Editorial: We need to destigmatize getting an associate’s degree


Soleil Dam

Many high school seniors are left with many questions about where to attend school.

When many students graduate from high school, they are often already committed to a 4-year college or university that they plan to attend. A lot of high school graduates don’t consider attending a community college. If they do, they plan on transferring.

We are often told that we need a college education to land a job and a bachelor’s degree to gain a well-paying job. 

This false narrative has deterred many from pursuing an associate’s degree and has blinded many to its benefits. 

According to Forbes, 25-to 34-year-olds that have obtained an associate’s degree and work full time make 20% more than the median earnings of those with only a high school diploma. 66% of job openings from 2010 to 2020 have required an associate’s degree or lower. Only around one-third of job openings in that time period required a bachelor’s degree or higher. 

Receiving a diploma from a 2-year community college instead of a 4-year university can also help you save money.

In 2020, 55% of students who graduated with a bachelor’s degree took out student loans and finished school with an average of $28,400 in debt, according to Lending Tree. Many students’ debt continues to increase after graduation, as loans continue to collect interest until they are completely paid off. 

On the flip side, the cost of an associate’s degree is significantly less than that of a bachelor’s degree. According to USA Student Debt Relief, associate’s degree recipients graduate with an average of only $7,000 in debt.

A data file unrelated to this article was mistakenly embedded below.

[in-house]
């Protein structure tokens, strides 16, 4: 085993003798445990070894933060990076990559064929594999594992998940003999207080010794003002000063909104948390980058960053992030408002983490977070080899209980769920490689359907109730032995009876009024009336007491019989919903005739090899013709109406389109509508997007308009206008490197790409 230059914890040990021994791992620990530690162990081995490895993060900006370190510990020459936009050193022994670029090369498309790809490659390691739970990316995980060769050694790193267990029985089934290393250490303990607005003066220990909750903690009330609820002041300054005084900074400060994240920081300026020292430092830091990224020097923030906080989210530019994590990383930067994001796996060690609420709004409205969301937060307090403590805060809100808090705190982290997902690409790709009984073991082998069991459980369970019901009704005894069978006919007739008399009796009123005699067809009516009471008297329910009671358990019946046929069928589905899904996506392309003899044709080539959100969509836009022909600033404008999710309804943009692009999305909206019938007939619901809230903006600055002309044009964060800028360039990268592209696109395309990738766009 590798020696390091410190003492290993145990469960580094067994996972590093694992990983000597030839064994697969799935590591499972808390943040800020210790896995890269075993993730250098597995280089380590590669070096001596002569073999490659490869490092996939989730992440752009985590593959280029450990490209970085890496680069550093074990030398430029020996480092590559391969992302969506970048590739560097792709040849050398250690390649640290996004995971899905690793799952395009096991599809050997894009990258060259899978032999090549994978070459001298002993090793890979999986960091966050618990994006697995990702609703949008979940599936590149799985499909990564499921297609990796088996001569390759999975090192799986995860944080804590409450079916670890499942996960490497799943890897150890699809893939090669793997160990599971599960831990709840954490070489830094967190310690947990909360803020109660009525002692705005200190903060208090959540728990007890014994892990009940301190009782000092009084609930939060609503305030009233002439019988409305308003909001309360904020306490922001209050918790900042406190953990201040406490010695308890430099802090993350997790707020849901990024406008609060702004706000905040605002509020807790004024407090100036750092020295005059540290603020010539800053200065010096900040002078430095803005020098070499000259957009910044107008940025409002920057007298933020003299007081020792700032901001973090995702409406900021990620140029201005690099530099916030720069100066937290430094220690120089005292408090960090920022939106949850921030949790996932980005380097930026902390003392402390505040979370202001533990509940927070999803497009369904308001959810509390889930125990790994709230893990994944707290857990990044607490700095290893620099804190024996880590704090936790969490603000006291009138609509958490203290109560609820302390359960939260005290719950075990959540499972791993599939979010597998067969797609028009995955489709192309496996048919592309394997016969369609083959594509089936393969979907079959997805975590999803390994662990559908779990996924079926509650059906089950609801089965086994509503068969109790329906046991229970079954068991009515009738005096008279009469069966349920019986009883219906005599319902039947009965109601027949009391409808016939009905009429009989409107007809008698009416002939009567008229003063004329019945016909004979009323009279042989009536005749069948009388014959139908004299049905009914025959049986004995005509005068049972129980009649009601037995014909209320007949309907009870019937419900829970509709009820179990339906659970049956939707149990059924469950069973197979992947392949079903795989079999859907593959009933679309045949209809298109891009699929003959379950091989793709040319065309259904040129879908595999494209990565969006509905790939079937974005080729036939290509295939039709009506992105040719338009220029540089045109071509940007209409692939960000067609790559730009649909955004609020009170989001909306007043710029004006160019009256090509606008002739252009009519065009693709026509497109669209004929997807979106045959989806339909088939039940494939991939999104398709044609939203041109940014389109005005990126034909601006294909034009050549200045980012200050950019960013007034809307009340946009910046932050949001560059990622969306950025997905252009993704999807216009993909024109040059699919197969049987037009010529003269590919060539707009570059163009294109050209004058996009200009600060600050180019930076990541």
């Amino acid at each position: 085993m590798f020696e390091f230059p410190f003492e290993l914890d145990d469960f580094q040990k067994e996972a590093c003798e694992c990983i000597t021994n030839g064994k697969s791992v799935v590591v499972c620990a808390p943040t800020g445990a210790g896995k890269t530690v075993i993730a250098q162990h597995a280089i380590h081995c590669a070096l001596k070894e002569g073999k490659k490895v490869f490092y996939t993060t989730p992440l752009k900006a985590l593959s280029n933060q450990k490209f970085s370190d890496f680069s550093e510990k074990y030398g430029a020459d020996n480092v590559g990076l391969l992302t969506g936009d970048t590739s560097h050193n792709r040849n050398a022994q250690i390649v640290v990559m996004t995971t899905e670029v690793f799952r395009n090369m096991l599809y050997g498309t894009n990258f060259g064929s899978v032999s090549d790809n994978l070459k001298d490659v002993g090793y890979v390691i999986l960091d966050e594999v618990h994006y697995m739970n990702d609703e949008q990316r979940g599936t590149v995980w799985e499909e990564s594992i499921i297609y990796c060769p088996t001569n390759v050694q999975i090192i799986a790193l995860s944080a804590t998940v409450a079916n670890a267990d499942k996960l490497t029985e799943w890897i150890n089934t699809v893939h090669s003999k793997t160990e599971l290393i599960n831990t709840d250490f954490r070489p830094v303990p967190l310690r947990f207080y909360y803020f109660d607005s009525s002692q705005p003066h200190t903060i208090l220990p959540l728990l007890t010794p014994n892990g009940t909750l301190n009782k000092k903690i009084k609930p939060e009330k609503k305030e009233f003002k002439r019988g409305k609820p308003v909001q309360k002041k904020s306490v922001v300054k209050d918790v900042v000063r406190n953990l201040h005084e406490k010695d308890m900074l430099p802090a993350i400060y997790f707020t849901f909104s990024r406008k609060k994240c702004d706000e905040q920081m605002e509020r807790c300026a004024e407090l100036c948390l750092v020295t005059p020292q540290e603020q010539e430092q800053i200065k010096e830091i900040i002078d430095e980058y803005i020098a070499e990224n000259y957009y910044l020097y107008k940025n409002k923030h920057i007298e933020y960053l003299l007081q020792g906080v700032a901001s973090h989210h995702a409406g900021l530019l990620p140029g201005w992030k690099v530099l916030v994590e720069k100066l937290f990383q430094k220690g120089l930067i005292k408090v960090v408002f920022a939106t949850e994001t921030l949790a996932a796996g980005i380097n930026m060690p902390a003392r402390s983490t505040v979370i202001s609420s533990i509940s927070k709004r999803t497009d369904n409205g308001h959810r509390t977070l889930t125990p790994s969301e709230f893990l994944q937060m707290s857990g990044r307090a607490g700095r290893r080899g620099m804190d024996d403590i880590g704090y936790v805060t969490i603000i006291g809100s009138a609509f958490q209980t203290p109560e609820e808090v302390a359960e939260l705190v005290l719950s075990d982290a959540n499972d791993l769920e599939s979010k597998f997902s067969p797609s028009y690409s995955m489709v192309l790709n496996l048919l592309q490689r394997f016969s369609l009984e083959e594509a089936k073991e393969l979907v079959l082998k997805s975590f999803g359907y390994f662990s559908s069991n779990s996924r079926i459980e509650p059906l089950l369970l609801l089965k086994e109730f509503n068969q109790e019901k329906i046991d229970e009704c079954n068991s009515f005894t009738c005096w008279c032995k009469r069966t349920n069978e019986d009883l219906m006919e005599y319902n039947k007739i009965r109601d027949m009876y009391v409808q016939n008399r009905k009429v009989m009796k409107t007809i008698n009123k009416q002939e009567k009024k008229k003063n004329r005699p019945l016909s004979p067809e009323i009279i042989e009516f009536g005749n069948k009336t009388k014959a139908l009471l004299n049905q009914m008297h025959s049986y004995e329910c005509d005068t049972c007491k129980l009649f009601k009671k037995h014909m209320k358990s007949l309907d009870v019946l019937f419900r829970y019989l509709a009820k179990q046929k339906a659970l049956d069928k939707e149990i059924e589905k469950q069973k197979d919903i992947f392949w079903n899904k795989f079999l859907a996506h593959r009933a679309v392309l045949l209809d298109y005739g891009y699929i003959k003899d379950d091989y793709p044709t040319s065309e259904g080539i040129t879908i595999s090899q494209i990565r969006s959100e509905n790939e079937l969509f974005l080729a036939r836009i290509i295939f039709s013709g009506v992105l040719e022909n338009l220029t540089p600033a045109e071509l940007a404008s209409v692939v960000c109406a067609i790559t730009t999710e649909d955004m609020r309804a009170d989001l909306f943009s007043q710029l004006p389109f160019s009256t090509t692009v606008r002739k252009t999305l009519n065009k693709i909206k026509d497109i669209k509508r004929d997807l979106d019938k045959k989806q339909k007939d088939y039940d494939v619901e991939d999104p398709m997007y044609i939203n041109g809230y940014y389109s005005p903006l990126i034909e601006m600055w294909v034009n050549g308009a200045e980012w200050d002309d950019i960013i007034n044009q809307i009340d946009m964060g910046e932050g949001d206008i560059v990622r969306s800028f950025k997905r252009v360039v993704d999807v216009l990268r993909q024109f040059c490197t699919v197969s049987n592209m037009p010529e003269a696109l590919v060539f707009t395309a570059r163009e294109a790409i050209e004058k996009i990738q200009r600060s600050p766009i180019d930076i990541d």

Associate’s degrees allow graduates to secure a well-paying job with a minimum of two years of higher education with less debt that can be paid off in less time. 

The smaller credit requirements for bachelor’s degree not only save students’ money but it gives them less opportunity to drop out. 

Bachelor’s degrees are a minimum of a 3-year commitment, and almost one-third of undergraduates don’t complete their degree program. If you choose not to complete your bachelor’s degree after two years in college, you are left without a degree. In contrast, those who decided to get their associate’s degree would be graduating. 

Suppose a college degree is your end goal, and the job you plan to pursue doesn’t require a bachelor’s degree or higher. In this case, you should consider attending a community college to obtain an associate’s degree. 

An associate’s degree will help you to keep your options open. If you want to start your professional career right after college or decide that you want to go back to school for a higher degree, you can do so.

*This editorial reflects the views of the Scot Scoop editorial board and was written by Soleil Dam.